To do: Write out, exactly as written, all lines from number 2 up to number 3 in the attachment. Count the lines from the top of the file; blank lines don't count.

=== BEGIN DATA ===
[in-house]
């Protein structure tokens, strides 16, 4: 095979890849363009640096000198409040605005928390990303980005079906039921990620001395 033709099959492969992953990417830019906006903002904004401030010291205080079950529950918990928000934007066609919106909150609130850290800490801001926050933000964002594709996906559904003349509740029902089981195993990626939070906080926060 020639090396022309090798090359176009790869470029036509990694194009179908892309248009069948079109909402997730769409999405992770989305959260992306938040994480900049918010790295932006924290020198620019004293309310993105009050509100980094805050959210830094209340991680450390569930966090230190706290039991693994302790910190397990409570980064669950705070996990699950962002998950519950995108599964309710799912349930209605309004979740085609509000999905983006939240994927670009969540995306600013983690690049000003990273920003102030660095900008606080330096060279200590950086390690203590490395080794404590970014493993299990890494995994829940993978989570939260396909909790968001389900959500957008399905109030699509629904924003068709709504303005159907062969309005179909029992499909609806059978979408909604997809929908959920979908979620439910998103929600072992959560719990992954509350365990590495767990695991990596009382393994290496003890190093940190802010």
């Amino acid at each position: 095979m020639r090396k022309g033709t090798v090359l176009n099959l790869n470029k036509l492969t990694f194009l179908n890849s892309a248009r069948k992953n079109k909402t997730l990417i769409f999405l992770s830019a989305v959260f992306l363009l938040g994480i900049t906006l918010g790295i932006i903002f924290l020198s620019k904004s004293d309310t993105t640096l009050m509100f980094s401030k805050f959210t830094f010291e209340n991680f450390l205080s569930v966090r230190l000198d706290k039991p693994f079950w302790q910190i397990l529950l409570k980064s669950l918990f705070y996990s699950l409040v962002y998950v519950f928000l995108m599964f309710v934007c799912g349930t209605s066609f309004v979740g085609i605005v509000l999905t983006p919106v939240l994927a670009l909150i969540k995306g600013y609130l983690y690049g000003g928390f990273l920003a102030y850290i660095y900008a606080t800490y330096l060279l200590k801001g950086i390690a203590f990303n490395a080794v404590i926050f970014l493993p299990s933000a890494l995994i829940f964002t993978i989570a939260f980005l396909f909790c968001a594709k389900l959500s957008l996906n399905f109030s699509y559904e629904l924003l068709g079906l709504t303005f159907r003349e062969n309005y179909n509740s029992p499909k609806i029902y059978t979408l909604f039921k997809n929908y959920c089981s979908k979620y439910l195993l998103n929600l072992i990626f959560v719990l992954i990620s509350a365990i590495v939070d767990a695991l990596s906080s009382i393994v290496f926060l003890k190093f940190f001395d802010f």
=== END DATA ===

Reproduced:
């Protein structure tokens, strides 16, 4: 095979890849363009640096000198409040605005928390990303980005079906039921990620001395 033709099959492969992953990417830019906006903002904004401030010291205080079950529950918990928000934007066609919106909150609130850290800490801001926050933000964002594709996906559904003349509740029902089981195993990626939070906080926060 020639090396022309090798090359176009790869470029036509990694194009179908892309248009069948079109909402997730769409999405992770989305959260992306938040994480900049918010790295932006924290020198620019004293309310993105009050509100980094805050959210830094209340991680450390569930966090230190706290039991693994302790910190397990409570980064669950705070996990699950962002998950519950995108599964309710799912349930209605309004979740085609509000999905983006939240994927670009969540995306600013983690690049000003990273920003102030660095900008606080330096060279200590950086390690203590490395080794404590970014493993299990890494995994829940993978989570939260396909909790968001389900959500957008399905109030699509629904924003068709709504303005159907062969309005179909029992499909609806059978979408909604997809929908959920979908979620439910998103929600072992959560719990992954509350365990590495767990695991990596009382393994290496003890190093940190802010």
């Amino acid at each position: 095979m020639r090396k022309g033709t090798v090359l176009n099959l790869n470029k036509l492969t990694f194009l179908n890849s892309a248009r069948k992953n079109k909402t997730l990417i769409f999405l992770s830019a989305v959260f992306l363009l938040g994480i900049t906006l918010g790295i932006i903002f924290l020198s620019k904004s004293d309310t993105t640096l009050m509100f980094s401030k805050f959210t830094f010291e209340n991680f450390l205080s569930v966090r230190l000198d706290k039991p693994f079950w302790q910190i397990l529950l409570k980064s669950l918990f705070y996990s699950l409040v962002y998950v519950f928000l995108m599964f309710v934007c799912g349930t209605s066609f309004v979740g085609i605005v509000l999905t983006p919106v939240l994927a670009l909150i969540k995306g600013y609130l983690y690049g000003g928390f990273l920003a102030y850290i660095y900008a606080t800490y330096l060279l200590k801001g950086i390690a203590f990303n490395a080794v404590i926050f970014l493993p299990s933000a890494l995994i829940f964002t993978i989570a939260f980005l396909f909790c968001a594709k389900l959500s957008l996906n399905f109030s699509y559904e629904l924003l068709g079906l709504t303005f159907r003349e062969n309005y179909n509740s029992p499909k609806i029902y059978t979408l909604f039921k997809n929908y959920c089981s979908k979620y439910l195993l998103n929600l072992i990626f959560v719990l992954i990620s509350a365990i590495v939070d767990a695991l990596s906080s009382i393994v290496f926060l003890k190093f940190f001395d802010f």